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    Home > Active Ingredient News > Immunology News > JEM | Yang Shuo/Zhou Jiawei/Hu Gang collaborate to reveal the immunological mechanism of inflammasome AIM2 protein-mediated multiple sclerosis

    JEM | Yang Shuo/Zhou Jiawei/Hu Gang collaborate to reveal the immunological mechanism of inflammasome AIM2 protein-mediated multiple sclerosis

    • Last Update: 2021-04-28
    • Source: Internet
    • Author: User
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    Multiple Sclerosis (MS) is the most important neuroimmuno-inflammatory degenerative disease that causes disability among young adults in the world, and its incidence in my country is also increasing.

    The main pathological features of demyelinating diseases of the central nervous system, including the brain, optic nerve, and spinal cord, are clinical symptoms including motor dysfunction, paresthesia, cognitive impairment, and decreased vision.

    The disease recurs, once it enters the acute advanced stage, it will seriously affect the quality of life of the patient, and it may even cause permanent disability and bring great pain to the patient.

    The pathogenesis of MS has not yet been fully clarified.
    Many factors such as genetics, autoimmunity, infection, and environment are known to affect the occurrence of the disease.
    At present, the disease cannot be effectively cured, and existing medications can only delay the progression of the disease [1].

    In addition, the disease is heterogeneous.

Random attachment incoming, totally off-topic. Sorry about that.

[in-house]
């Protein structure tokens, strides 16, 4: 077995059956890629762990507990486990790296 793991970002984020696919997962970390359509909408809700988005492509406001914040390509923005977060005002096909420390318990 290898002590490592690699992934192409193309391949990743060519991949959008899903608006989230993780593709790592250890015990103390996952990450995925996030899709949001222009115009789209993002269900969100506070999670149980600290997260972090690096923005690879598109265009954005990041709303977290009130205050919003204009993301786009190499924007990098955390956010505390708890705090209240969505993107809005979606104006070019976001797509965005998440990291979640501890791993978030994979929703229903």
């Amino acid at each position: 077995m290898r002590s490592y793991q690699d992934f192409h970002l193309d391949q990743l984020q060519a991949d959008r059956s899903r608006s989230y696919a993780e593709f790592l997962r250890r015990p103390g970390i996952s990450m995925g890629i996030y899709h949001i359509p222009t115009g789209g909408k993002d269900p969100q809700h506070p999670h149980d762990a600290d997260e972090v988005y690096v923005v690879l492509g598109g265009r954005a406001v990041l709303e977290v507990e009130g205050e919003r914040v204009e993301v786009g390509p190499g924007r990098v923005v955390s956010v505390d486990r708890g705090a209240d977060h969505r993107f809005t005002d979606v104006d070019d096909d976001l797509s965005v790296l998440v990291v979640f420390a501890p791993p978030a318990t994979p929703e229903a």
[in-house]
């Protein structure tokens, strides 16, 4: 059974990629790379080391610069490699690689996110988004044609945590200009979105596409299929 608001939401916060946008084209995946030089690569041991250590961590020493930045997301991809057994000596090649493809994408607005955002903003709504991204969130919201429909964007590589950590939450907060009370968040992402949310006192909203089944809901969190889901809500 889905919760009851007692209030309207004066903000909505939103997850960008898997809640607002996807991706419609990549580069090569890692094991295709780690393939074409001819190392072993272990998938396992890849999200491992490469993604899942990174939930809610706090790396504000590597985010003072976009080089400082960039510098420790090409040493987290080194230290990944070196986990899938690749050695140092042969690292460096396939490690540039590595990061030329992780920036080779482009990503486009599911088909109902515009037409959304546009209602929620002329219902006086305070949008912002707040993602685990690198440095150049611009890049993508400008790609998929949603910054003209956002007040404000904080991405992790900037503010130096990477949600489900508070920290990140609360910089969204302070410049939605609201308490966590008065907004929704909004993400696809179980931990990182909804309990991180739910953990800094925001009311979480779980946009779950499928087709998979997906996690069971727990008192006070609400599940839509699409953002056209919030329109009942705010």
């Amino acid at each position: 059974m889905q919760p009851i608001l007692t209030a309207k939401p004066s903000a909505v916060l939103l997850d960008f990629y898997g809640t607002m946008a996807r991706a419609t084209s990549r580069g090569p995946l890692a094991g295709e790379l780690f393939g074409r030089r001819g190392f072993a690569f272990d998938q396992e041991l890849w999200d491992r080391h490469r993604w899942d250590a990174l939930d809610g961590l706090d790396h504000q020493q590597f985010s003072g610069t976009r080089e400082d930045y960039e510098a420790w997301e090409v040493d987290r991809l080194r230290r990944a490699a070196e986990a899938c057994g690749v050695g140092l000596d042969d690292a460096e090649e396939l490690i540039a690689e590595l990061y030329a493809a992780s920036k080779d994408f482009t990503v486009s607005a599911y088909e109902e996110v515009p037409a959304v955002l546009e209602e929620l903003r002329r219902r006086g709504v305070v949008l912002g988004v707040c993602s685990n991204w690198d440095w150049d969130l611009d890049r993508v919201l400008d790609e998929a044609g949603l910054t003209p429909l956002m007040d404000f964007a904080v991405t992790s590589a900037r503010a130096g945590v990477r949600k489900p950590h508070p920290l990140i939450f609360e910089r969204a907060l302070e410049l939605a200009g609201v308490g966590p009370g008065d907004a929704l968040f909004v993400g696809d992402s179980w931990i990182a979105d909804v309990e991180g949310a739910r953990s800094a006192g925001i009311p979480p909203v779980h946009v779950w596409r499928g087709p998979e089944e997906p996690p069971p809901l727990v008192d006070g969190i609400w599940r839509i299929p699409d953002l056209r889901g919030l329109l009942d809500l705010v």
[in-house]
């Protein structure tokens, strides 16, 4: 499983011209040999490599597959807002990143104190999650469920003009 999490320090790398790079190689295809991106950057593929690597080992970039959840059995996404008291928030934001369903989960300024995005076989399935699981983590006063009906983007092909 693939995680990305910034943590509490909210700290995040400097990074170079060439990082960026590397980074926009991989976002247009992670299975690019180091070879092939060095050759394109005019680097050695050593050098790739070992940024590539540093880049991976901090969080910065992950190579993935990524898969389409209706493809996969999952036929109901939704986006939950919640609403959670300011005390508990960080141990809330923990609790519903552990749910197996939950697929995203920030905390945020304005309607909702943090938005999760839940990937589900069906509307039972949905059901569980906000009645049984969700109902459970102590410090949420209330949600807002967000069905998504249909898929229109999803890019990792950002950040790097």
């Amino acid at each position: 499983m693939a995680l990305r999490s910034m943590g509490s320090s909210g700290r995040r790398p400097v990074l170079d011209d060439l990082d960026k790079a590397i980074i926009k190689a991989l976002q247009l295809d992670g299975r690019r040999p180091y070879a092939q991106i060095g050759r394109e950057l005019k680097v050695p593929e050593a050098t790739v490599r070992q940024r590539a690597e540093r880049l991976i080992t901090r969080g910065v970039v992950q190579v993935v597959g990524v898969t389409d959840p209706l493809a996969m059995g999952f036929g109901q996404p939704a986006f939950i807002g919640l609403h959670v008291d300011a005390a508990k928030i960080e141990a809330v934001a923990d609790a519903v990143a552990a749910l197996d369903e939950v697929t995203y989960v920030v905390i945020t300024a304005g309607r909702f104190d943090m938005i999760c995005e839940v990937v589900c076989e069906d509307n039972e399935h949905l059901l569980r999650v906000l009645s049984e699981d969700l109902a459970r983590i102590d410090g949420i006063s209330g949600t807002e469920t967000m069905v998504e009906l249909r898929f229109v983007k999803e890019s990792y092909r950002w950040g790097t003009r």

Unlike European and American countries, my country’s MS is mainly of Asian type, and its clinical manifestations are optic neuromyelitis [2, 3].
    However, the current first-line drug interferon is not effective in treating MS optic neuritis.
    Even after use, it will aggravate the condition [4-6].

    Epidemiological analysis also shows that viral infection is a high-risk factor for some MS [7], and it is well known that viral infection can induce a large amount of inflammatory factors such as interferon [8].

    Therefore, different types of MS have heterogeneity in their pathogenesis.
    Interferon-related antiviral inflammatory signals may be involved in the pathogenesis of types of MS such as Asian type.
    The specific molecular regulation mechanism that affects the occurrence of the disease is unknown and needs to be analyzed.

    Recently, Professor Yang Shuo’s group of Nanjing Medical University, Shanghai Chinese Academy of Sciences’ Brain Science and Intelligent Technology Excellence Innovation Center Researcher Zhou Jiawei’s Group and Nanjing University of Traditional Chinese Medicine Professor Hu Gang’s Group Co-authored an article in the Journal of Experimental Medicine: AIM2 controls microglial inflammation to prevent experimental autoimmune encephalomyelitis.

    The study found that the inflammasome AIM2 protein inhibits the occurrence of multiple sclerosis through non-inflammasome functions, reveals the immunological mechanism of antiviral inflammatory pathways mediating the pathogenesis of MS, and provides a drug target for the treatment of Asian multiple sclerosis New clues.

    In this study, the researchers found through the GEO database that the AIM2 protein, an important member of the inflammasome family, was up-regulated and expressed in the central nervous system of patients with multiple sclerosis.
    Both inflammasome-dependent and independent multiple sclerosis mouse models were used to show that Knockout of AIM2 accelerates disease progression, suggesting that it exerts a negative regulatory effect on disease formation and does not depend on inflammasome function.

    A public database search showed that AIM2 is highly expressed in central microglia.